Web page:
And of course, that font had to go.


The offending fonts were located in the “Cufon” and the “ChunkFive” js pages. Deleting all of these files made the page formatting go haywire, so I commented-out the bottom two font .js pages, and added Garamond to the CSS. It took a little experimenting, but it worked perfectly. Then, in the CSS, I removed the wavy line icon that Moleskin was using underneath chapter headings and simply replaced it with <hr> tags in the html.

You may have also noticed in the above screencap that I added Lightbox.  I used Lokesh Dhakar’s simple version, minimum bells and whistles, but easy installation and use. If you’ve never added a js to a page before, it’s almost identical to adding a CSS page, at least in this case; just link inside before your end </head> tag.

<link rel=”stylesheet” href=”lightbox.css” type=”text/css” media=”screen” />
<script type=”text/javascript” src=”lightbox.js”></script>

Then, in your html, you add the lightbox link like this:

<a href=”images/MurrayonBardi.jpg” rel=”lightbox” >Murray’s Guide</a>

Late Fails

I finished the hard work of reading the chapter, finding images, and embedding lightbox links, and the much harder work of formatting the paragraphs to fit the page. The next step was to make sure it was responsive on tablets and phones. Guess what.


I had three choices at this point: (1) To make the booklet responsive at the code level. (2) Make the booklet bigger. If you have any suggestions for either of these options, please let me know. I tried a few things, and it wasn’t pretty. The final option was (3) Look on every page of the booklet on a mobile device, figure out where the text has reached the bottom margin, and then rearranging the html for each and every page. That’s what I’ve done, but it was extremely tedious.

Lessons Learned

Definitely check for responsiveness before you have tagged the entire book.  The impulse is to get as much online as quickly as possible to show it off and get constructive feedback, but if you do that before you’ve checked for responsiveness, you’ll end up redoing a lot of work that has already consumed a few days.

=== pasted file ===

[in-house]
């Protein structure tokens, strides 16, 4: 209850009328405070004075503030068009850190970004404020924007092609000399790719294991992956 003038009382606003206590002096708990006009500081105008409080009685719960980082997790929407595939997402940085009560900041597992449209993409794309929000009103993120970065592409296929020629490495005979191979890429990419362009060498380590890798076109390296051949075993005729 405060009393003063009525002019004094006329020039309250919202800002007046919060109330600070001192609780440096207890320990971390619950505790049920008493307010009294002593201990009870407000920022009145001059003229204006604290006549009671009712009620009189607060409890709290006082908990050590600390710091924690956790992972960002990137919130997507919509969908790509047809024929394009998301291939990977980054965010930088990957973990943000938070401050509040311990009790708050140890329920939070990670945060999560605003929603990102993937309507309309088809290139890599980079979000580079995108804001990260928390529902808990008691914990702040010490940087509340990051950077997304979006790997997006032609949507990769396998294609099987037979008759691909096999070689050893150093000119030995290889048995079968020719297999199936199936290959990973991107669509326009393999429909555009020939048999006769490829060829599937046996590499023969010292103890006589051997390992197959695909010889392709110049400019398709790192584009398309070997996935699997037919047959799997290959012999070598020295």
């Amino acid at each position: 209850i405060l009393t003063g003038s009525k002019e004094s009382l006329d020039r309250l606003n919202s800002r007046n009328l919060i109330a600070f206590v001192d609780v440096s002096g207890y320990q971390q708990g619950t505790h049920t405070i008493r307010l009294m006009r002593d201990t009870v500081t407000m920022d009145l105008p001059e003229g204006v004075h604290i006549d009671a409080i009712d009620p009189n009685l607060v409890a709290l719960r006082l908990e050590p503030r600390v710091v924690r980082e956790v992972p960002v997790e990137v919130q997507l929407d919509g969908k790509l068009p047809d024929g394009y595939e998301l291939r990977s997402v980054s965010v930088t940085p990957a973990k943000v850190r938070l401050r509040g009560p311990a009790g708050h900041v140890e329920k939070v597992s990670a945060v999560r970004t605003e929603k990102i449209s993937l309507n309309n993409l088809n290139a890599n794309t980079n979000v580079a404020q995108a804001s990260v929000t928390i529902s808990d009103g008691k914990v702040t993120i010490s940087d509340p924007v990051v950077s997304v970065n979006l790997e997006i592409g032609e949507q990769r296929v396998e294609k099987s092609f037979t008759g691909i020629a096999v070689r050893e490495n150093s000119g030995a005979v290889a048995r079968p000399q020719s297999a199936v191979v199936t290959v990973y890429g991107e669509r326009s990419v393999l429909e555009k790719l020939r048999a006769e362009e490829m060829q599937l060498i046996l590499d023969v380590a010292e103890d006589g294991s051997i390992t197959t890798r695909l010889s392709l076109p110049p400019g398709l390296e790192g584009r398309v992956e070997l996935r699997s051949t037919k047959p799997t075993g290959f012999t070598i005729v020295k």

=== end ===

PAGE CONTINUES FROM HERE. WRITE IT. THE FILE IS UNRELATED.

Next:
To Do List

(1)    I’m concerned that if students or researchers are using my edition of Mornings in Florence, the pagination isn’t complete. You cannot easily and professional cite my project in any efficient, MLA-compliant way. So one step for the near future is to add notations of the original pagination so that if you are citing Ruskin, it will be easy to find the original page and publication information.

(2)    There are a few more Lightboxes to add for cross references to other works, particularly from early versions of A Room with a View. These drafts, known as The Lucy Novels, have significantly more references to Ruskin. I still need to add and tag those.

(3)    Build other mornings. There are a total of six mornings in Florence. I began with the First Morning in Santa Croce because that’s the morning most closely related to by dissertation. Other chapters will deal more with Henry James’s love-hate relationship with Ruskin.

That’s the process so far. There may be additional process/tutorial posts as the book continues to grow. If you’re working with Moleskin or another booklet program, let me know!